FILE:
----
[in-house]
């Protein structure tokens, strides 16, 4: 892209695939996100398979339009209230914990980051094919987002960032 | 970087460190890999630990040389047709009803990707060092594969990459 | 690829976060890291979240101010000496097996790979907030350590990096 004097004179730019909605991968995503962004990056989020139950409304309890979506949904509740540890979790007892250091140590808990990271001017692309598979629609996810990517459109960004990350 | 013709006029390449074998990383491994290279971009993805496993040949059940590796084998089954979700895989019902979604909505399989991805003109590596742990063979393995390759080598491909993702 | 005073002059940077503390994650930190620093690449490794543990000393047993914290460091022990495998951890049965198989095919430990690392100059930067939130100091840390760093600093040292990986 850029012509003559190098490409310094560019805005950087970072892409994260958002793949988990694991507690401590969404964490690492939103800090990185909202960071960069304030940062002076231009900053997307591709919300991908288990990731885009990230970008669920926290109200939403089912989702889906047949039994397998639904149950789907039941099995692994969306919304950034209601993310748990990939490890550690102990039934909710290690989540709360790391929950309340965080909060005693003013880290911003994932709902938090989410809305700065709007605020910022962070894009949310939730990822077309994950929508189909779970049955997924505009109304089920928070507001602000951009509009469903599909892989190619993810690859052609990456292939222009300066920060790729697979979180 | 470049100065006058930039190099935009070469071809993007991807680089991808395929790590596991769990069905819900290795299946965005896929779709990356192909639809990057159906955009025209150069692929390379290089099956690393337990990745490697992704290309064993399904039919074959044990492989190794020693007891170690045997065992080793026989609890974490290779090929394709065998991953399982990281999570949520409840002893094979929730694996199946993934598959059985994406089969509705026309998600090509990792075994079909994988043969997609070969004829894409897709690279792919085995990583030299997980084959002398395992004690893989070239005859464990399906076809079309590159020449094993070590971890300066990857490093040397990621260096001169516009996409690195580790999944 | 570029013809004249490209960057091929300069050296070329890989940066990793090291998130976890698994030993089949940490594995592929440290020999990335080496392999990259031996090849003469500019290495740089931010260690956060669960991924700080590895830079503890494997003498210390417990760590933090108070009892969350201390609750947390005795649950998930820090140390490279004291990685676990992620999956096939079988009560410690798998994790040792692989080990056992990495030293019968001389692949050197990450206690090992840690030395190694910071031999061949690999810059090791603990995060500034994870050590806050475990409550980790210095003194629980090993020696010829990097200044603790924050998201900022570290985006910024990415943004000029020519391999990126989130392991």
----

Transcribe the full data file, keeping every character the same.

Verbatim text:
[in-house]
């Protein structure tokens, strides 16, 4: 892209695939996100398979339009209230914990980051094919987002960032 | 970087460190890999630990040389047709009803990707060092594969990459 | 690829976060890291979240101010000496097996790979907030350590990096 004097004179730019909605991968995503962004990056989020139950409304309890979506949904509740540890979790007892250091140590808990990271001017692309598979629609996810990517459109960004990350 | 013709006029390449074998990383491994290279971009993805496993040949059940590796084998089954979700895989019902979604909505399989991805003109590596742990063979393995390759080598491909993702 | 005073002059940077503390994650930190620093690449490794543990000393047993914290460091022990495998951890049965198989095919430990690392100059930067939130100091840390760093600093040292990986 850029012509003559190098490409310094560019805005950087970072892409994260958002793949988990694991507690401590969404964490690492939103800090990185909202960071960069304030940062002076231009900053997307591709919300991908288990990731885009990230970008669920926290109200939403089912989702889906047949039994397998639904149950789907039941099995692994969306919304950034209601993310748990990939490890550690102990039934909710290690989540709360790391929950309340965080909060005693003013880290911003994932709902938090989410809305700065709007605020910022962070894009949310939730990822077309994950929508189909779970049955997924505009109304089920928070507001602000951009509009469903599909892989190619993810690859052609990456292939222009300066920060790729697979979180 | 470049100065006058930039190099935009070469071809993007991807680089991808395929790590596991769990069905819900290795299946965005896929779709990356192909639809990057159906955009025209150069692929390379290089099956690393337990990745490697992704290309064993399904039919074959044990492989190794020693007891170690045997065992080793026989609890974490290779090929394709065998991953399982990281999570949520409840002893094979929730694996199946993934598959059985994406089969509705026309998600090509990792075994079909994988043969997609070969004829894409897709690279792919085995990583030299997980084959002398395992004690893989070239005859464990399906076809079309590159020449094993070590971890300066990857490093040397990621260096001169516009996409690195580790999944 | 570029013809004249490209960057091929300069050296070329890989940066990793090291998130976890698994030993089949940490594995592929440290020999990335080496392999990259031996090849003469500019290495740089931010260690956060669960991924700080590895830079503890494997003498210390417990760590933090108070009892969350201390609750947390005795649950998930820090140390490279004291990685676990992620999956096939079988009560410690798998994790040792692989080990056992990495030293019968001389692949050197990450206690090992840690030395190694910071031999061949690999810059090791603990995060500034994870050590806050475990409550980790210095003194629980090993020696010829990097200044603790924050998201900022570290985006910024990415943004000029020519391999990126989130392991």